Risky choice in an interpersonal context: Do people dare because they care?

Faculty/Professorship: Personality Psychology and Psychological Assessment  
Author(s): Leder, Johannes  ; Betsch, Tilmann
Title of the Journal: Journal of Economic Psychology
ISSN: 0167-4870
Publisher Information: Amsterdam [u.a.] : Elsevier
Year of publication: 2016
Volume: 52
Issue: 1
Pages: 1-23
Language(s): English
DOI: 10.1016/j.joep.2015.11.003
This paper presents an experimental study investigating the interplay of individuals’ other-regarding preferences and individuals’ risk attitude. Participants (N = 120) had to make choices between a certain and risky payoff only for themselves (individual context) and choices in which the participants were paired with another randomly assigned participant who functioned as a passive recipient (interpersonal context). In the interpersonal context the risky option was beneficial for the other person while the certain option was not. Thus, the interpersonal choice context was an abstract representation of the incentive structure in helping situations, which yield risk only for the helper. Risky options in the interpersonal context yielded different payoff distributions, which allowed us to identify how considerations of fairness affect interpersonal risky choices. To assess other-regarding preferences, a dictator game was played. First we found that participants were generally less risk averse in the interpersonal choices; however, the degree of risk aversion was affected by the distribution of payoffs between decider and recipient. Furthermore, we found that changes of risk aversion in an interpersonal context could be predicted with the proposed splits in the dictator game.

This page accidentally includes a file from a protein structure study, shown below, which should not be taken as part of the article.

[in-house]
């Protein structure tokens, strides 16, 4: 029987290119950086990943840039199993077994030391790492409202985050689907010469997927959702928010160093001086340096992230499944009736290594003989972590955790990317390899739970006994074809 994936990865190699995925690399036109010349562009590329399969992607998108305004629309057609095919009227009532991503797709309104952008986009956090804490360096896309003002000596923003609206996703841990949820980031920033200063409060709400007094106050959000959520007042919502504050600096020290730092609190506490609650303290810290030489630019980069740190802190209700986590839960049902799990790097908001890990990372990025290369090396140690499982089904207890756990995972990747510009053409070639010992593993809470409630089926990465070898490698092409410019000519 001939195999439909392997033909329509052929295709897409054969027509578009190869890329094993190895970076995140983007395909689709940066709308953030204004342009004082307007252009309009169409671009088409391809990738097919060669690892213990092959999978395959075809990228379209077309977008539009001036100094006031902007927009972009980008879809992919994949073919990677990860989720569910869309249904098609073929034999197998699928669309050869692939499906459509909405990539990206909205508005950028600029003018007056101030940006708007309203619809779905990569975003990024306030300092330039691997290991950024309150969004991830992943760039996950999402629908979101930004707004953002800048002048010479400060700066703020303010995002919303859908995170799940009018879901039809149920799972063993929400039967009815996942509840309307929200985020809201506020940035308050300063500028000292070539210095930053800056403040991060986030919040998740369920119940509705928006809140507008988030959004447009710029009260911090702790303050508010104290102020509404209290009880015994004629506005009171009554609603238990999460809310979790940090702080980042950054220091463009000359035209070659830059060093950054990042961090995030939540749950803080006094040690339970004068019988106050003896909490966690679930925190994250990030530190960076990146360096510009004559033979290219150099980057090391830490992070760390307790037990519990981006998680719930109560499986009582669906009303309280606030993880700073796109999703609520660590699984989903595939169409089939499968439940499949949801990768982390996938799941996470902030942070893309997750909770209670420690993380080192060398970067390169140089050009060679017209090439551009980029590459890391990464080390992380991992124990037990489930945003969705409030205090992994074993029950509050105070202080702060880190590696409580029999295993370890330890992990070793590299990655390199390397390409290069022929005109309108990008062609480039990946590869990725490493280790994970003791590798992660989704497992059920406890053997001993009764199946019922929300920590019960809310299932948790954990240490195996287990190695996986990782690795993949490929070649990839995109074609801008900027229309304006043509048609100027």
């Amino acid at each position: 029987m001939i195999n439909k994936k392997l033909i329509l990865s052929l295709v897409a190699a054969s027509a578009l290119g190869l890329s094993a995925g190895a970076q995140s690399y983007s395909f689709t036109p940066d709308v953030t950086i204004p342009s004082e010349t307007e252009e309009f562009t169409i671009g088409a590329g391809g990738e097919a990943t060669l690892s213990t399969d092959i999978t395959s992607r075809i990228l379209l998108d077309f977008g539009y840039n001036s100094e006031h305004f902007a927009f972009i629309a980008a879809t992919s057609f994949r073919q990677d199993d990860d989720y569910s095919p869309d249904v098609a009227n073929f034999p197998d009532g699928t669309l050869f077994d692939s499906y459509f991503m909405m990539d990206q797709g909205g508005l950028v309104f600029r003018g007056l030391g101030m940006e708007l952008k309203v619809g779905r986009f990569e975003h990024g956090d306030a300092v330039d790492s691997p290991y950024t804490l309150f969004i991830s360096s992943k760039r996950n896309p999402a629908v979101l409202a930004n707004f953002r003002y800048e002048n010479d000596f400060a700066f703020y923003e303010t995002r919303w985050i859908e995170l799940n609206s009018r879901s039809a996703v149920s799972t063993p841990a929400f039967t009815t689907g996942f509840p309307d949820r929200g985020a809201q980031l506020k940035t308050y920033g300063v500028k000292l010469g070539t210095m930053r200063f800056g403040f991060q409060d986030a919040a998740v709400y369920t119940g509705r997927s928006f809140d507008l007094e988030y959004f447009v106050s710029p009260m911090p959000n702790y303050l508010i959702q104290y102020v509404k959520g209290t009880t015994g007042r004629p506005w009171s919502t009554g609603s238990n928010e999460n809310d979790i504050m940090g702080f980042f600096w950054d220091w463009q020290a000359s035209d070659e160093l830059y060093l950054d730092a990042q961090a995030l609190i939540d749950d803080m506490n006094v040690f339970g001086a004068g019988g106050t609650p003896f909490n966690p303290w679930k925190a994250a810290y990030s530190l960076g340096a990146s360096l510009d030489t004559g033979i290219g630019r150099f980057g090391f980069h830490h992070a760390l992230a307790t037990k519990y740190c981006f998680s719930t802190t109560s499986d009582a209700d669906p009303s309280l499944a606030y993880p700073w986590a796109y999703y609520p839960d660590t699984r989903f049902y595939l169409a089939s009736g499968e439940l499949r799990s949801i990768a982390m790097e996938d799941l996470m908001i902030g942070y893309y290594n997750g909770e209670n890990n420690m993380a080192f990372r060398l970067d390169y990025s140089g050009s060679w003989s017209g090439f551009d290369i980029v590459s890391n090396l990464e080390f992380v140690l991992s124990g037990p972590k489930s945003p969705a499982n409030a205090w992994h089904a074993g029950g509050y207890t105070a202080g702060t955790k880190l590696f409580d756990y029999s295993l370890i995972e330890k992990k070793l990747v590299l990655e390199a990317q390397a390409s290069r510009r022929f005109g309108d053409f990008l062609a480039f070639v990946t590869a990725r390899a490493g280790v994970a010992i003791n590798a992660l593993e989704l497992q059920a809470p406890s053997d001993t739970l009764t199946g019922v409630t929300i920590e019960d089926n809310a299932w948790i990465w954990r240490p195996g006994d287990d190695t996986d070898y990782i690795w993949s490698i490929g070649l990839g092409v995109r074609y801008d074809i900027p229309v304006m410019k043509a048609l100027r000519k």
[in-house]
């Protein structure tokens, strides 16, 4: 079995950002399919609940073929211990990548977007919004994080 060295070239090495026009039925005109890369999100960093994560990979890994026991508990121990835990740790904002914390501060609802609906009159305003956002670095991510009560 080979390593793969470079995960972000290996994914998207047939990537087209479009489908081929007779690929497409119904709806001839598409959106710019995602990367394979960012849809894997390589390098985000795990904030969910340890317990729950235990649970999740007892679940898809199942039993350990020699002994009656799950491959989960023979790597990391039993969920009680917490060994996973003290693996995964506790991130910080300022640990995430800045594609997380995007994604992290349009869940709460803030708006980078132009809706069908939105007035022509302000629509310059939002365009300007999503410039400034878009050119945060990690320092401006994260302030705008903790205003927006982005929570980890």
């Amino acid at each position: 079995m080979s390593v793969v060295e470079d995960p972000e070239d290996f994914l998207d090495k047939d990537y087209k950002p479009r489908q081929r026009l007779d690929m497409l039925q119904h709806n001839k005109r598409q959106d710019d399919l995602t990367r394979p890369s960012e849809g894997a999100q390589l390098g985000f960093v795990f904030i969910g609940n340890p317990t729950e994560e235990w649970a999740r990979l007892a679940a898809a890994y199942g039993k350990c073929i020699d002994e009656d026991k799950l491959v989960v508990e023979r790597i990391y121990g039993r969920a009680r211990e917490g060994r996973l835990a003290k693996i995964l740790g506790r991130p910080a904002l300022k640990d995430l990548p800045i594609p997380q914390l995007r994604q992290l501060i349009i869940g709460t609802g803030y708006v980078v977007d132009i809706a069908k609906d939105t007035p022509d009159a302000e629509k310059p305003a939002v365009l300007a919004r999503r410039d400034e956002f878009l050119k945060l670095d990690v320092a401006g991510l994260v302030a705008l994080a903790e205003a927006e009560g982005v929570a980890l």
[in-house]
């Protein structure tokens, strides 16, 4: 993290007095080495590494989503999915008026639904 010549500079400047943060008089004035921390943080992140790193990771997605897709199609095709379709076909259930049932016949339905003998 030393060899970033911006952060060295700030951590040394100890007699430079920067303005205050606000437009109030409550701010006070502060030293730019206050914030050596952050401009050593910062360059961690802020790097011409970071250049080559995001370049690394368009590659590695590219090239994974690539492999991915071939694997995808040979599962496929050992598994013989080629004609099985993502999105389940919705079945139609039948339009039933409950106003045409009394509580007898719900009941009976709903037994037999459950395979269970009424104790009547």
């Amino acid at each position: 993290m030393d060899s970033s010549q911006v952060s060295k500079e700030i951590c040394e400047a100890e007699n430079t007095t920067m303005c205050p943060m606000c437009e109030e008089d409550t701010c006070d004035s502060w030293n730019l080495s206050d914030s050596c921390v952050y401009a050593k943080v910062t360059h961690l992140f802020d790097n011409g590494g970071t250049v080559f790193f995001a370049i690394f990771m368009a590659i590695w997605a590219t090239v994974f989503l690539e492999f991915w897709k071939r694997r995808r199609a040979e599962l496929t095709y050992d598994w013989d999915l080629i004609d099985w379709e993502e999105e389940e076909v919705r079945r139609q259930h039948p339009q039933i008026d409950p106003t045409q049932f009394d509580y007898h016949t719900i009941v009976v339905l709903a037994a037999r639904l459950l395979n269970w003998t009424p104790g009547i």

Keywords: Other-regarding preferences, Risky interpersonal choice, Prosocial behavior under risk, Risk taking
Peer Reviewed: Ja
International Distribution: Ja
Type: Article
URI: https://fis.uni-bamberg.de/handle/uniba/40384
Year of publication: 17. May 2016